The testers’ remarks about the winners were the kind every cookbook author hopes to hear. Commented Steven, “It’s fairly unusual and exotic … I loved this cookie!” Cindy was also thrilled with her results: “This is an absolutely delicious biscotti recipe. I especially like the texture—although it is crunchy, it’s not a tasteless crunch nor a hurt-my-mouth crunch….” And Susan simply said of the Vanilla-Cream Sandwich Cookies, “… they are SO delicious.”

In the dud group, six recipes received a disappointing 7 points or less in at least one category, and two received an utterly abysmal 3 and 4. I consider even a 7 a failing grade because when folks are paying for recipes they expect and deserve something better than “It’s okay.” I’ve since spent 3 weeks upgrading a sugar cookie recipe that received a single 7 (the other scores were 8s) because the tester’s reaction was so clearly ho-hum. Said Margo, “A basic, sturdy, serviceable, easy to make sugar cookie, but it didn’t knock my socks off.” If I don’t routinely knock people’s socks off, especially with traditional favorites like sugar cookies, I’m not going to maintain a loyal following or generate the broad enthusiasm and word of mouth needed to sell books.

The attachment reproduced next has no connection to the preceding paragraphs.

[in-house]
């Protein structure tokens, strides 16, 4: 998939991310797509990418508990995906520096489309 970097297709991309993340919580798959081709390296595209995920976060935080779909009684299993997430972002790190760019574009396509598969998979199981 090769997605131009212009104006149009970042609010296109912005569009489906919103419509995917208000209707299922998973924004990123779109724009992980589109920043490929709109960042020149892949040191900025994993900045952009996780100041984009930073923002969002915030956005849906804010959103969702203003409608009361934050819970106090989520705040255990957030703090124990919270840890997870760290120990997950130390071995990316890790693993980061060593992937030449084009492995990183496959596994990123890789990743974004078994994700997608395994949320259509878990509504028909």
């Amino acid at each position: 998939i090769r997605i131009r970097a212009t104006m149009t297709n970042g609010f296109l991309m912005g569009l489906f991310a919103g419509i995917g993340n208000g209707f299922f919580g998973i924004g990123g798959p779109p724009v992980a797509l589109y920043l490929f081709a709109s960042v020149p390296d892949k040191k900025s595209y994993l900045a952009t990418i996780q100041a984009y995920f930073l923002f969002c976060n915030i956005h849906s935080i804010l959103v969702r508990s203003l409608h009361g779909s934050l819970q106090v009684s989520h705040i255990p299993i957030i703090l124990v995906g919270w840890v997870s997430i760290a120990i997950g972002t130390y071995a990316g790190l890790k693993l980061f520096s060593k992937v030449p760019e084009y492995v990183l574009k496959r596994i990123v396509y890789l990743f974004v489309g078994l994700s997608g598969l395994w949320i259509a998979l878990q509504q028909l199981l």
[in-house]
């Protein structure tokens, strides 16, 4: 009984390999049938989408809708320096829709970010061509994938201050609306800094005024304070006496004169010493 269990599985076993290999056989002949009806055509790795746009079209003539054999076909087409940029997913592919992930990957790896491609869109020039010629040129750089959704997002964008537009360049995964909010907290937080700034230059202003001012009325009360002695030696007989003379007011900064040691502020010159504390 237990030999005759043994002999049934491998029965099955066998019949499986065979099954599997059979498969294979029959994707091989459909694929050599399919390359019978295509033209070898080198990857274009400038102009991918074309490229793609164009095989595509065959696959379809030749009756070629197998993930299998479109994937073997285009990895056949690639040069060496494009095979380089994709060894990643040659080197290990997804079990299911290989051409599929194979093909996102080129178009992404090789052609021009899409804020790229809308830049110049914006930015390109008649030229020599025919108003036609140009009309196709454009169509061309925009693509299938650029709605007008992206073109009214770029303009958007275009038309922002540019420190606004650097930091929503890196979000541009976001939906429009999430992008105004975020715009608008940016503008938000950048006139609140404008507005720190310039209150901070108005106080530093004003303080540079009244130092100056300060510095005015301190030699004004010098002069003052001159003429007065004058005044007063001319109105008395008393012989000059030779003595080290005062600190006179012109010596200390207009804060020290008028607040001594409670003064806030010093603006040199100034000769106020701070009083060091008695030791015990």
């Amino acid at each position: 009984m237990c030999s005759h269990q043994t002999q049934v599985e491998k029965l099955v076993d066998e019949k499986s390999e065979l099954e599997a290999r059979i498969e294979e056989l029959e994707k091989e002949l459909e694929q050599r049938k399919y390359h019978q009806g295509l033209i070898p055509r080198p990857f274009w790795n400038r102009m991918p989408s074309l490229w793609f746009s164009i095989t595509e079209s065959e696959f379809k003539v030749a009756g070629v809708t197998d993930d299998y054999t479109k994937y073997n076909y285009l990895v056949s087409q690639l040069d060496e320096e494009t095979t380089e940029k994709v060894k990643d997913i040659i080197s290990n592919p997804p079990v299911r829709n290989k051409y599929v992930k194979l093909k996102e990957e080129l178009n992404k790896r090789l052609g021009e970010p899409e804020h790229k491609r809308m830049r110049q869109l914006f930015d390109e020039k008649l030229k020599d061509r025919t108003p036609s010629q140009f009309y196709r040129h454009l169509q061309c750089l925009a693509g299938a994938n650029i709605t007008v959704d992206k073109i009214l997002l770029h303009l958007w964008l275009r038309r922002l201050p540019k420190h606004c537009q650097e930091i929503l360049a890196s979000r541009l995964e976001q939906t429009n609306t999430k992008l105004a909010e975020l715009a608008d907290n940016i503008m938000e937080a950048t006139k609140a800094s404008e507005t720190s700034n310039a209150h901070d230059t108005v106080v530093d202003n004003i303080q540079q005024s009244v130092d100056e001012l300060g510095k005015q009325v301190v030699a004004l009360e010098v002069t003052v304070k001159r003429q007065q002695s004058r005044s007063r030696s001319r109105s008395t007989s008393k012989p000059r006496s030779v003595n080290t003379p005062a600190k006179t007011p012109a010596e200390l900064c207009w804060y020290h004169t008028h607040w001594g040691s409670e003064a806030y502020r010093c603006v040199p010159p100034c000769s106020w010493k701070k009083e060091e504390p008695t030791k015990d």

You might assume that the complete “duds” automatically get dumped, but it’s not that simple. I did immediately cut a recipe for animal crackers that the tester, Deb, gave mostly 6 ratings because of her following comments: “Lacking in flavor. Just not appealing.” And the real killer, “Not worth the trouble. Just didn’t compare to animal crackers.” Calling a recipe a waste of time and less appealing than store-bought is a kiss of death!

My Sweet & Crunchy Peanut Crisps recipe actually received the single worst score—a 3 for taste from a tester named Sallie. But Sallie’s ratings of 7 for texture and 8 for appearance, along with her several favorable comments made me think the recipe might be worth saving. I’ve since completely reworked it to jazz up the taste and am fairly certain it’s now cookbook worthy. In case you'd like to try the "new and improved" version, it's posted here.